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Each legislative session thousands of bills and amendments are introduced in the Pennsylvania Legislature. Only a fraction become law, and an even smaller portion receive wide media coverage.

These bills impact the lives of people living in Pennsylvania every day.

Each week The Sentinel will highlight one bill that has not received widespread attention.

About the bill

Failing to graduate high school is associated with a host of negative outcomes.

People who don’t make it through high school on average earn far less than those who do and even less than those who graduate college, according to the U.S. Census Bureau. Dropping out of high school also makes a person three times more likely to go to jail or prison than those who graduate, according to a study conducted by Northeastern University.

State Rep. Aaron Bernstein, R-Beaver County, has introduced a bill he hopes will put pressure on low-income families to keep children in their household in school.

“While many mothers, fathers and grandparents or caretakers emphasize the importance of education and see to it that the children attend school; there are those families who do not emphasize the importance of education and are unwilling to ensure their children get to the classroom,” Bernstein wrote in a co-sponsorship letter. “A child can only receive a good education if they are in school.”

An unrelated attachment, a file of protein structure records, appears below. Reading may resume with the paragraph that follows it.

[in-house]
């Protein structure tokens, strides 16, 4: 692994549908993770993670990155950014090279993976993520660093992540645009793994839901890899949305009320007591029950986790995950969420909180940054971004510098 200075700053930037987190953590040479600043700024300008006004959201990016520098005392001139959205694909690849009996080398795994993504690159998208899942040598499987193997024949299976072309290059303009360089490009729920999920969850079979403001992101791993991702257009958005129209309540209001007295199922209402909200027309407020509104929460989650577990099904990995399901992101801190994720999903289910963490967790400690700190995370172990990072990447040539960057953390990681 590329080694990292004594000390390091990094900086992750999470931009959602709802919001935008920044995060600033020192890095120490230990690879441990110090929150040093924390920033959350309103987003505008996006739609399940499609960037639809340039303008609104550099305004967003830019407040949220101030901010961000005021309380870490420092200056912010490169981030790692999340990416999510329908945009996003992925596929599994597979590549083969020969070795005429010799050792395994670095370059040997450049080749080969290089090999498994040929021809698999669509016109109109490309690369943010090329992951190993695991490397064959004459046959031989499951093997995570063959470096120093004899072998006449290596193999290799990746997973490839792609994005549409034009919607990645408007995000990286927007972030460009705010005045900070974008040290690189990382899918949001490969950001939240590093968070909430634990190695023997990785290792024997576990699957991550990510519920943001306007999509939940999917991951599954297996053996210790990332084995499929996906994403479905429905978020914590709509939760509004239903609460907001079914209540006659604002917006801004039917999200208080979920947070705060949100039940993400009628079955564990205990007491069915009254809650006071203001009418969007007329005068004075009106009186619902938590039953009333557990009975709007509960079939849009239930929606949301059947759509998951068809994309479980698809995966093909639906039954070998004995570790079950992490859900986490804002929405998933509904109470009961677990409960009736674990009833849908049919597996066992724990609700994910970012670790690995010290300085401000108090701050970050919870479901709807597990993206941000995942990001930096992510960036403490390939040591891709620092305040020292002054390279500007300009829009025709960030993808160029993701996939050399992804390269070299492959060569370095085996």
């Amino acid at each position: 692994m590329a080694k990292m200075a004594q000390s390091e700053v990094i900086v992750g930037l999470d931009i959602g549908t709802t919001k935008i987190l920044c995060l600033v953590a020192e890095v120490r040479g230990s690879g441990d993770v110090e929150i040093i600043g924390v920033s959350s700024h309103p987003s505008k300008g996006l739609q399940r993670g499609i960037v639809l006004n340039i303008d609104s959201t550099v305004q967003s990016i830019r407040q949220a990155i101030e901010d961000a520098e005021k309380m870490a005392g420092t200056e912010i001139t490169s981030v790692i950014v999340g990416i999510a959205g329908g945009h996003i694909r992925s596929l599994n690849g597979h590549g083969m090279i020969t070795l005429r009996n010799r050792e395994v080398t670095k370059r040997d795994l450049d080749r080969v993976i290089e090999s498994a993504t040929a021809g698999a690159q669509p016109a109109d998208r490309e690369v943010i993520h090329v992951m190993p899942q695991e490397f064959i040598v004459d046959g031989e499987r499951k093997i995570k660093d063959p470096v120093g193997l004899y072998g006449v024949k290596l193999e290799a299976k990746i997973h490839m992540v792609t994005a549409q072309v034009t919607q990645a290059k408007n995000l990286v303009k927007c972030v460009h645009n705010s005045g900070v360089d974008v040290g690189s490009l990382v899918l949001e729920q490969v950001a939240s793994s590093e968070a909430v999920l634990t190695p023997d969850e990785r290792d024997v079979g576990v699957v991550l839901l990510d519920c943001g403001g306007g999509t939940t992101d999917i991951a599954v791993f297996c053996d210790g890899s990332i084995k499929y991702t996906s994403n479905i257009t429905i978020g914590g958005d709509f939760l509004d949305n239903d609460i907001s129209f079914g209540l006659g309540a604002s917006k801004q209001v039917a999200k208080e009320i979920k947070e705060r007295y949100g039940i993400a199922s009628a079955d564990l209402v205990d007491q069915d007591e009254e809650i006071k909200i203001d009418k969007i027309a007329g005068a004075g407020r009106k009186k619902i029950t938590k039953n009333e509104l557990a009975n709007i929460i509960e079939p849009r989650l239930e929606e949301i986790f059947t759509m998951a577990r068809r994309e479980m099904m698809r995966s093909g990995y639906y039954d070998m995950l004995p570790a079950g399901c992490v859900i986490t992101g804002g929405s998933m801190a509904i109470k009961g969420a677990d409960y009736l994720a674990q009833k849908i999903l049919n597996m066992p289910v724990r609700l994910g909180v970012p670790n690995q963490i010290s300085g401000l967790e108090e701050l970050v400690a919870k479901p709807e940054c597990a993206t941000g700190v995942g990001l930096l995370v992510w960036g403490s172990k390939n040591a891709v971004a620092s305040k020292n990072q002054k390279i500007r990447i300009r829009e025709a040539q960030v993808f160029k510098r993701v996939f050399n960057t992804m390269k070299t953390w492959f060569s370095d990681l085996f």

House Bill 1924 would bar people from receiving cash assistance if they live in a home with a person 16 years old or younger who does not meet the compulsory school attendance requirements.

Bernstein wrote a main goal of his bill is to help people “avoid the entrapments of poverty.”

However, his bill specifically targets low-income households.

Cash assistance is given to people who do not earn enough to support themselves or their family or if they are disabled and unable to work, according to the Pennsylvania Department of Human Services, which administers the program.

Many programs administered by the Department of Human Services, like cash assistance, have income guidelines tied to federal poverty guidelines.

The federal poverty level for a family of three is a yearly income of $20,420, according to the Department of Human Services.

Department guidelines also prohibit anyone with total resources like bank accounts, bonds or property that is not the person’s primary residence valuing more than $1,000 from receiving cash assistance.

Anyone who does not qualify for cash assistance because they earn too much money would not be subject to Bernstein’s bill.

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Email Joshua Vaughn at Follow him on Twitter at @Sentinel_Vaughn.


Cops & Courts Reporter

Crime & Courts Reporter at The Sentinel.